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Title: Convincing a sceptical public : the challenge of public health
Authors: Cummings, L 
Issue Date: 2020
Source: In B Watson & J Krieger (Eds.), Expanding horizons in health communication, p. 249-274. Singapore: Springer, 2020
Abstract: Public health communications are an everyday occurrence. However, compliance with them and the recommendations they contain is often limited. One reason for poor compliance is the failure on the part of experts to construct public health messages that accord with the rational resources of the public. This chapter examines how one set of rational strategies, a group of cognitive heuristics based on the informal fallacies, has the potential to facilitate decision-making about public health issues. Among the informal fallacies, the argument from ignorance plays an important role in public health communication. A comparative analysis is undertaken of the use of this argument in the public health communications issued by the Department of Health in Hong Kong and Public Health England in the UK. It is argued that there are qualitative differences in the use of the argument from ignorance across these two contexts. Specifically, the public in Hong Kong is encouraged to reflect on epistemic conditions that are integral to the rational warrant of this argument. These conditions are less often acknowledged by public health agencies in the UK. Greater rational evaluation of these conditions, it is argued, leads to better decision-making in matters relating to public health.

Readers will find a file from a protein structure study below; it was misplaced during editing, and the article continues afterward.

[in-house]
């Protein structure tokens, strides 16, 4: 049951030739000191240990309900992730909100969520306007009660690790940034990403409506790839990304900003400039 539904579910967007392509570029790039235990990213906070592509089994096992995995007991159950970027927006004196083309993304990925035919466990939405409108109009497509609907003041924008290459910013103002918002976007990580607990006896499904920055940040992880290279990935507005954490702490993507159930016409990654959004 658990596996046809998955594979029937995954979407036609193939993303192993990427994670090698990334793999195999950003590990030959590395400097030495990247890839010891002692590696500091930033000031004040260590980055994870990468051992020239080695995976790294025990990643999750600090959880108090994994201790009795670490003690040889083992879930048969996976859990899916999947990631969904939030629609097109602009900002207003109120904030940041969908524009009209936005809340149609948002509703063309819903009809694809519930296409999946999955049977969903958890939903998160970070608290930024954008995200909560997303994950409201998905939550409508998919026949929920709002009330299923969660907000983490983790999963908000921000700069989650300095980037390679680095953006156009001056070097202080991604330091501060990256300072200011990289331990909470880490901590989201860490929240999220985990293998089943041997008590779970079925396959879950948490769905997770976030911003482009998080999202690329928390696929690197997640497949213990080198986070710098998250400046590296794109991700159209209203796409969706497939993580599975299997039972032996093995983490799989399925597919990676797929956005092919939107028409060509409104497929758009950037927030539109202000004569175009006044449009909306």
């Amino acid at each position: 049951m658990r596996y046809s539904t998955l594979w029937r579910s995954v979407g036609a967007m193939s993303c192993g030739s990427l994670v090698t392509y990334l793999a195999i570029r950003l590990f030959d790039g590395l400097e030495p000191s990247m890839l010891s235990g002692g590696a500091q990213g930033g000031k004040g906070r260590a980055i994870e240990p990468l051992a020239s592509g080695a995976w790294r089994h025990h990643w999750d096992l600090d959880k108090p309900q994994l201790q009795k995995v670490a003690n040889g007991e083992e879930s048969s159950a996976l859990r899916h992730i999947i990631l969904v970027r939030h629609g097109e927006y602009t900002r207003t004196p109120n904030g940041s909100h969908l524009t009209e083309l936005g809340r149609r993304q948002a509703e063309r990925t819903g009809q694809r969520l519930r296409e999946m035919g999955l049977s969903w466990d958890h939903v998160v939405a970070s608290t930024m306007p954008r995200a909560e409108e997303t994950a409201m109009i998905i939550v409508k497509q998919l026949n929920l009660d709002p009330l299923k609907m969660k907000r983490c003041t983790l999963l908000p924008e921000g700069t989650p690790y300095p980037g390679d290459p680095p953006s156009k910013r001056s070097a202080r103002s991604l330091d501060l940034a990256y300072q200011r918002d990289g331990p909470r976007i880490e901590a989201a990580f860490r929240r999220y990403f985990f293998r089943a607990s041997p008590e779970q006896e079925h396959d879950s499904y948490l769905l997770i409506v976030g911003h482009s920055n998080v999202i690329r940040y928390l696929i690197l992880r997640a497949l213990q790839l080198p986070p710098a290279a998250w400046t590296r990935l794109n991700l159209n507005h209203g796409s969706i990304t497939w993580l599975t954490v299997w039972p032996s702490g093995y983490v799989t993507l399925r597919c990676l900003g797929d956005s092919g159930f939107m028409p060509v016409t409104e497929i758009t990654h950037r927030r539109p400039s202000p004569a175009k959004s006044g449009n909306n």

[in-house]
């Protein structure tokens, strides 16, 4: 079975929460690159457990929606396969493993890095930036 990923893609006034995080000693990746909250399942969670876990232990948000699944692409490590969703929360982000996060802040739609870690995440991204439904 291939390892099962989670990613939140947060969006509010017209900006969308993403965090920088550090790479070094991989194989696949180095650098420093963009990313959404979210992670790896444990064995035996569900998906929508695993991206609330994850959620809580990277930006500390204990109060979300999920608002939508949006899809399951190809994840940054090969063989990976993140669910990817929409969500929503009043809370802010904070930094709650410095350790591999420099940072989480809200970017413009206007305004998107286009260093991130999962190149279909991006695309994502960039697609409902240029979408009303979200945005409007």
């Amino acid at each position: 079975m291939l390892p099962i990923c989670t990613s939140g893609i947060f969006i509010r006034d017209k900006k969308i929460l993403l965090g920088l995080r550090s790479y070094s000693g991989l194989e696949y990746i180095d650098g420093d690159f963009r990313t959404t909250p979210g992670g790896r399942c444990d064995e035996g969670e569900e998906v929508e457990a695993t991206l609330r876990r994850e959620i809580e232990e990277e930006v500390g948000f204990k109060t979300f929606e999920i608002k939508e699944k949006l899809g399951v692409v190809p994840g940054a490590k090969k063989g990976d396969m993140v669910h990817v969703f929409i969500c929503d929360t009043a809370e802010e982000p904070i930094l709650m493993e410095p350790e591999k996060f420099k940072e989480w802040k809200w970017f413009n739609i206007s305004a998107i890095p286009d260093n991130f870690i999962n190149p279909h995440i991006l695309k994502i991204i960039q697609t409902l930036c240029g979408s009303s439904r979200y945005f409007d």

Keywords: Argument from ignorance
Cognitive heuristic
Informal fallacy
Public health communication
Publisher: Springer
ISBN: 978-981-15-4388-3 (print)
978-981-15-4389-0 (eBook)
DOI: 10.1007/978-981-15-4389-0_12
Rights: © Springer Nature Singapore Pte Ltd. 2020
This is a post-peer-review, pre-copyedit version of a chapter published in Expanding Horizons in Health Communication. The final authenticated version is available online at:
Appears in Collections:Book Chapter

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